Larmer and Mergendollar (2010) identified eight essential elements that teachers should incorporate in meaningful PBL projects. These include: 1) significant content, 2) a need for students to know more information, 3) a powerful driving question, 4) student voice and choice, 5) 21^{st} century skills, 6) student inquiry and innovation, 7) students receiving feedback and revising their work, and 8) a publicly presented final project. We now present the case of Mrs. Miller, a teacher new to PBL planning, with a focus on how she incorporated the first essential project element, significant content. In particular the focus is on the mathematics embedded in Mrs. Miller's PBL project. Mrs. Miller's project ideas and perspectives were shared through reflective interviews. The interviews used video captured during classroom observations, classroom planning documents, and reflective notes as a rich context for discussions. Our previous report extensively documented the research methodology and findings in this case (Kale, Selmer, & Ravitz, 2011), to which the readers can refer for further details. Our scope in this paper is rather practice-oriented, highlighting both Mrs. Miller's ideas and perspectives and related observations and connections we made as the authors.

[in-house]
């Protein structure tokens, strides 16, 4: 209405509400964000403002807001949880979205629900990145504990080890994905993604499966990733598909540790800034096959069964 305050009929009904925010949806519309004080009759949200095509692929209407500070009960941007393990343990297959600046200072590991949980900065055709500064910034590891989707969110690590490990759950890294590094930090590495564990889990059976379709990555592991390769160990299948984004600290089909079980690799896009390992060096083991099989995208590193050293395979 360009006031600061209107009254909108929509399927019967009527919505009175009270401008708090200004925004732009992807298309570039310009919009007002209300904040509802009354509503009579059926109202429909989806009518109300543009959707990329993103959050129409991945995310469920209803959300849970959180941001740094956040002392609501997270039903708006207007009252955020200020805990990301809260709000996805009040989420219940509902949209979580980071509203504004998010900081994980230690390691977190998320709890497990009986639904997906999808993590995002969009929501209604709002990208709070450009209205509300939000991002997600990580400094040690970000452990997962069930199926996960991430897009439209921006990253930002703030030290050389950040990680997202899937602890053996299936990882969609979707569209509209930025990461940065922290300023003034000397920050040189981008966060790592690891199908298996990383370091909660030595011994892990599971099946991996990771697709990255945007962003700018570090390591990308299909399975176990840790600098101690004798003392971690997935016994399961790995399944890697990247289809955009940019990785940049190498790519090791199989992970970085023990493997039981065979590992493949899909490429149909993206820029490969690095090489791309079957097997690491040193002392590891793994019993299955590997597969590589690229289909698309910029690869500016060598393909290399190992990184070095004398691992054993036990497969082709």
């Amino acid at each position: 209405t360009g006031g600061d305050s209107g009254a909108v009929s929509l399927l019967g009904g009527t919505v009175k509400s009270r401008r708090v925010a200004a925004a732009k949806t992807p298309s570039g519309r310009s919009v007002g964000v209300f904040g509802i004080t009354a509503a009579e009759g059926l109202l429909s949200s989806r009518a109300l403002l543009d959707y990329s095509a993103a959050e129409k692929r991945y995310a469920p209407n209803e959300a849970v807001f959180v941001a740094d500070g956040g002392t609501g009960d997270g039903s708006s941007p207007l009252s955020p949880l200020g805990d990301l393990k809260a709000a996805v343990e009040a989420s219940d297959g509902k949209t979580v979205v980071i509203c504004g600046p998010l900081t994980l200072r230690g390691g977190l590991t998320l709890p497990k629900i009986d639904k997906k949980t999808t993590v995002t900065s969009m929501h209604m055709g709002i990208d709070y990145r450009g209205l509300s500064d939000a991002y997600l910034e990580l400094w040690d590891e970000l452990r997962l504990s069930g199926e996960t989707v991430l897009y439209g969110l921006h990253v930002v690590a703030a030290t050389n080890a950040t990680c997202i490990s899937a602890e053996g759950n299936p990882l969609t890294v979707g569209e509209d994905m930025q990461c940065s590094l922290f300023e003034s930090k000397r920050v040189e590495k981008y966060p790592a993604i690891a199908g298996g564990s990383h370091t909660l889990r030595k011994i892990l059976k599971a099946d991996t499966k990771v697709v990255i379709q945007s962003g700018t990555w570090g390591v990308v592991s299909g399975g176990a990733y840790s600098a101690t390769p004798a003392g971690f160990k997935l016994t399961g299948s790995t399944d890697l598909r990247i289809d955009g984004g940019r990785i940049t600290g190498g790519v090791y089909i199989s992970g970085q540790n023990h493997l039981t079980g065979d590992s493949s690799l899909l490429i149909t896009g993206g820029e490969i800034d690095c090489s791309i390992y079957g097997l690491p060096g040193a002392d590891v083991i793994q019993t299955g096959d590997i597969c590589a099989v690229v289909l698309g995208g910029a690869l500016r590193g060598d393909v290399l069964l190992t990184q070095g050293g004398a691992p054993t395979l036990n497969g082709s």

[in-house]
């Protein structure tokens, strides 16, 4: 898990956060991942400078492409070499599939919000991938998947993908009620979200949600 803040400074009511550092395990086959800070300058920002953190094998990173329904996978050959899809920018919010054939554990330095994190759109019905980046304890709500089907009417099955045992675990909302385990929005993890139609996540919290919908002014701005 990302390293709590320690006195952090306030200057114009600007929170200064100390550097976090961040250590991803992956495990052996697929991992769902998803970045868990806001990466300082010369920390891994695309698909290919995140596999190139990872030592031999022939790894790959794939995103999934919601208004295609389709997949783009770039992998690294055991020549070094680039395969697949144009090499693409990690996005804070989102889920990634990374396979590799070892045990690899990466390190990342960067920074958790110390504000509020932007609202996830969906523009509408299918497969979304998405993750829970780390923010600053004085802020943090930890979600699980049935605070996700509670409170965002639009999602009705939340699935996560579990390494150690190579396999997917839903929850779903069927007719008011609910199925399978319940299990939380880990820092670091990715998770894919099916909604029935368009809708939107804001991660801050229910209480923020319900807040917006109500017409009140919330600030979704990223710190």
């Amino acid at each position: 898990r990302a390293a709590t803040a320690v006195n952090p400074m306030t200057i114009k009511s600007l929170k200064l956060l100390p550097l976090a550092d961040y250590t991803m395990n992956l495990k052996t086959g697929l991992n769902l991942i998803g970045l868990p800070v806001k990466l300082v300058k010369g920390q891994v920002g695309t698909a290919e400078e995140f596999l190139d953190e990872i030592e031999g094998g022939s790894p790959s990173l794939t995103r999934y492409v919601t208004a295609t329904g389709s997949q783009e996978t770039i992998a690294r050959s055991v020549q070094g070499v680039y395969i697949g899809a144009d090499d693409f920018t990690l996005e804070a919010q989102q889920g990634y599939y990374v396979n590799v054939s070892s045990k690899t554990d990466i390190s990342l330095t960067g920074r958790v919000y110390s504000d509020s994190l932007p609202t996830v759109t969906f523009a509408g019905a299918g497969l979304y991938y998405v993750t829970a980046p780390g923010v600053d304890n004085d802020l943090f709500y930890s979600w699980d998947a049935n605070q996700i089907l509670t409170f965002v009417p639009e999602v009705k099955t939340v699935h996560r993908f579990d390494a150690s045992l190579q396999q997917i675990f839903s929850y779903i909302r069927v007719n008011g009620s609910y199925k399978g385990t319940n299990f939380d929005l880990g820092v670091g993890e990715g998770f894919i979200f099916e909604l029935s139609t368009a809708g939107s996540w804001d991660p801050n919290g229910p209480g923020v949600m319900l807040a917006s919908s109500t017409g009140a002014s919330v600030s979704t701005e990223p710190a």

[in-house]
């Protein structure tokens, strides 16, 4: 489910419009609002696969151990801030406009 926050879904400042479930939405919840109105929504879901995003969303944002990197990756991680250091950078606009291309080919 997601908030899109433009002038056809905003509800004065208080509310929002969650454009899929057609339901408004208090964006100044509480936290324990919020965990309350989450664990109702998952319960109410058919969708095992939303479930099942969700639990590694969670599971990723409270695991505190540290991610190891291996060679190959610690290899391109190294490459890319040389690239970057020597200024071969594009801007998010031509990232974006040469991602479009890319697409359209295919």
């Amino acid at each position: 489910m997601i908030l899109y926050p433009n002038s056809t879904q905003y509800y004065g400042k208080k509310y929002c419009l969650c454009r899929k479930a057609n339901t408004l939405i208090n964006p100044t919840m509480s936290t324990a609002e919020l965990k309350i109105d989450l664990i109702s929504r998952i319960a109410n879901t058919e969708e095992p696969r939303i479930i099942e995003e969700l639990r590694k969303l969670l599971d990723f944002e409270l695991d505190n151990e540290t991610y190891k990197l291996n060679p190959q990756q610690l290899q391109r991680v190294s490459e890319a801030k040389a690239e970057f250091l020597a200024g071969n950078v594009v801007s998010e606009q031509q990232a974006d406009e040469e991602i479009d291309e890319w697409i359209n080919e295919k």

**The case of Mrs. Miller to exemplify Project Based Learning**

Mrs. Miller, a teacher with 18 years of experience, currently works as a sixth grade multi-subject teacher at Wiley Middle and High School, which has around five hundred students in grades six to twelve. She was the driving force behind a PBL project that represented not only a change in the learning experience for the students but a change in the teaching experience for her. Mrs. Miller's project was the culmination of a great deal of theory, training, and preparation that represented a significant change in the way she taught mathematics. There were a total of 21 students (4 boys, 17 girls) in Mrs. Miller's sixth grade mathematics classroom, which she classified as a high ability group. The students had no prior experiences in PBL though they had practiced mathematics content and skills, such as performing number and decimal computation and converting between fractions, decimals, and percents prior to the project. As they engaged in the PBL experience, the learning of mathematics content to solve real world problems was embedded within the project. Students employed real world 21st century skills (such as collaboration, communication and problem solving), and created presentations of their projects. The role of Mrs. Miller was as a coach or facilitator of the PBL experiences. This role was different from the more traditional teaching role of providing direct instruction to students. Prior to implementation, Mrs. Miller spent countless hours attending formal training sessions and working in smaller school based collaborative groups. She also spent time on her own to create and implement the mathematics PBL exercise.